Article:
How likely is likely

Anything that is just likely is likely wrong

The quote comes from the French philosopher, mathematician and natural scientist René Descartes. In general, we understand probability to be a classification of statements and judgments according to the degree of certainty (). This judgment about likelihood is a construct, as reality is permanently created by our highly subjective perceptions. Our perception of risk, in turn, depends on what our senses condense into an overall picture. Our knowledge, emotions, morals, fashions, judgments and opinions determine this construct. What one person perceives as doesn’t have to be for the other.

Furthermore, risk perception is based on hypotheses. As a result, different assumptions and theories are often made for the same risks. The discussion about the risks of genetic engineering is an example of the subjectivity of (social) risk perception. On the one hand, resistance can be observed as a protest against being overwhelmed by innovation processes and based on fundamental ethical objections. On the other hand, the opportunities in plant breeding, animal breeding, the food industry and medicine are "seized". Perception, in turn, is determined by a context, i. H. the consideration of the space and time perspective. There is no unrelated perception. Reality therefore remains an illusion, since there can be no "wrong" or "right" in the world of perception.

In short: our human brain is incapable of dealing with probabilities - and yet we work with probability statements in the practice of risk management. We regularly torture our risk officers with statements about probabilities and present the board with risk maps with statements about the probability of occurrence. We know that we lack an intuitive understanding of probabilities. Or can you explain the difference between the 62 and 69 percent probability of occurrence? In science, this is referred to as "neglect of probability". In practice, this leads to decision-making errors and regularly also to crises.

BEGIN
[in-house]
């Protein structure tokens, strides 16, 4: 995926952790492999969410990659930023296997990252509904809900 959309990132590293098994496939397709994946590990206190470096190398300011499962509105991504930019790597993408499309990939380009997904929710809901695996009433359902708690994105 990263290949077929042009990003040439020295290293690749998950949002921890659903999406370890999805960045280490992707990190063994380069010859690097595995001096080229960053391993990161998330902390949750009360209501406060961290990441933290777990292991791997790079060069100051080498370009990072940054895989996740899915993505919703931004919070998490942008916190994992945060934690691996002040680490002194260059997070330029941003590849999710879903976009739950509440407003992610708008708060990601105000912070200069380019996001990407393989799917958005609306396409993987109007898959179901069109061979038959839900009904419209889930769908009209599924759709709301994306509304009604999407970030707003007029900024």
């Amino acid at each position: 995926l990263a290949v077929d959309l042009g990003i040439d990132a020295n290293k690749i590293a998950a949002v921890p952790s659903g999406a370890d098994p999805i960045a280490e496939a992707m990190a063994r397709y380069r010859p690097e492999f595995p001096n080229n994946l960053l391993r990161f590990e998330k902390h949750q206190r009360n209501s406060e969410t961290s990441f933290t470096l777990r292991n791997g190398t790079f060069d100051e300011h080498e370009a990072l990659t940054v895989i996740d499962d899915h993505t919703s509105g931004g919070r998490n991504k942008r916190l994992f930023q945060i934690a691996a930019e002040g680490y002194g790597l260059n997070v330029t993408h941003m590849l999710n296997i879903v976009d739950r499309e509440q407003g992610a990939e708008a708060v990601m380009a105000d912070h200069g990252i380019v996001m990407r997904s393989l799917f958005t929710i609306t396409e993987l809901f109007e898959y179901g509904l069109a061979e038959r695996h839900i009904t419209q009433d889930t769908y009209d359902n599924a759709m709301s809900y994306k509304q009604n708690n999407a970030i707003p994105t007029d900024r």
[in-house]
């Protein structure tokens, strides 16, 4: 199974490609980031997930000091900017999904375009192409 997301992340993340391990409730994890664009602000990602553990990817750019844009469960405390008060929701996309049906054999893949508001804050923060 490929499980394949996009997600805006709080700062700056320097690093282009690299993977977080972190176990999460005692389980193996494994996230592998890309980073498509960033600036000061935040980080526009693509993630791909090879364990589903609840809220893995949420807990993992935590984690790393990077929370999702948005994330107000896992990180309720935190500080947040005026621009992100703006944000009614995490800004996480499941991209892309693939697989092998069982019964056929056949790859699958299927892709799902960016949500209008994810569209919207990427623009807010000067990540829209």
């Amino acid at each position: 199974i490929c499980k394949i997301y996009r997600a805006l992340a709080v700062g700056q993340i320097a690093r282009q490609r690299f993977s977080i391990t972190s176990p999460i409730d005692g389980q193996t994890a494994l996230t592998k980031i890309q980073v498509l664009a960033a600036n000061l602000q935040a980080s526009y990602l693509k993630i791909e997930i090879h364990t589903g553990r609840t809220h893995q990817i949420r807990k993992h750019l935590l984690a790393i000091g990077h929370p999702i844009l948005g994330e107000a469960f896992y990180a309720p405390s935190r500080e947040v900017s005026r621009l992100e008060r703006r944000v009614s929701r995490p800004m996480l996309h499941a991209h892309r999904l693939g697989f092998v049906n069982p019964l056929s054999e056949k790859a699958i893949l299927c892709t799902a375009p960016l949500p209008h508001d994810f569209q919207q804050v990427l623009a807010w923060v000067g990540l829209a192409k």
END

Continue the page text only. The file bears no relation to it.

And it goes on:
They do not believe me? A simple example is provided by the birthday paradox: There are 23 people on a football pitch (twice 11 players and a referee). The probability that at least two people will have their birthday on the same day is greater than 50 percent.

When it comes to investments, we mainly compare returns. The different risks are often ignored. The most recent financial and currency crisis has provided us with evidence that we don't have a natural sense of risk - and that we prefer to ignore it right away. Among other things, the anchoring effect from cognitive psychology provides evidence. In particular, environmental information has an influence on the (-) assessment even if it is actually irrelevant for the decision. In short: we orientate ourselves on an arbitrary "anchor": it becomes a construct of our perceptions.

But what do I learn from this for corporate practice? Stop tormenting your colleagues with questions about probabilities. For example, work with methods of the. There you are not asking about a probability, but about a range of effects. The underlying triangular distribution (or Simpson distribution) only requires information on the minimum value (worst case), the maximum value (best case) and the most probable value (realistic case). The density function looks like a triangle. The y-axis shows the respective probability for a value x∈ [a, b].

Conclusion: We should be careful not to cover up ignorance with only supposedly exact probability statements.



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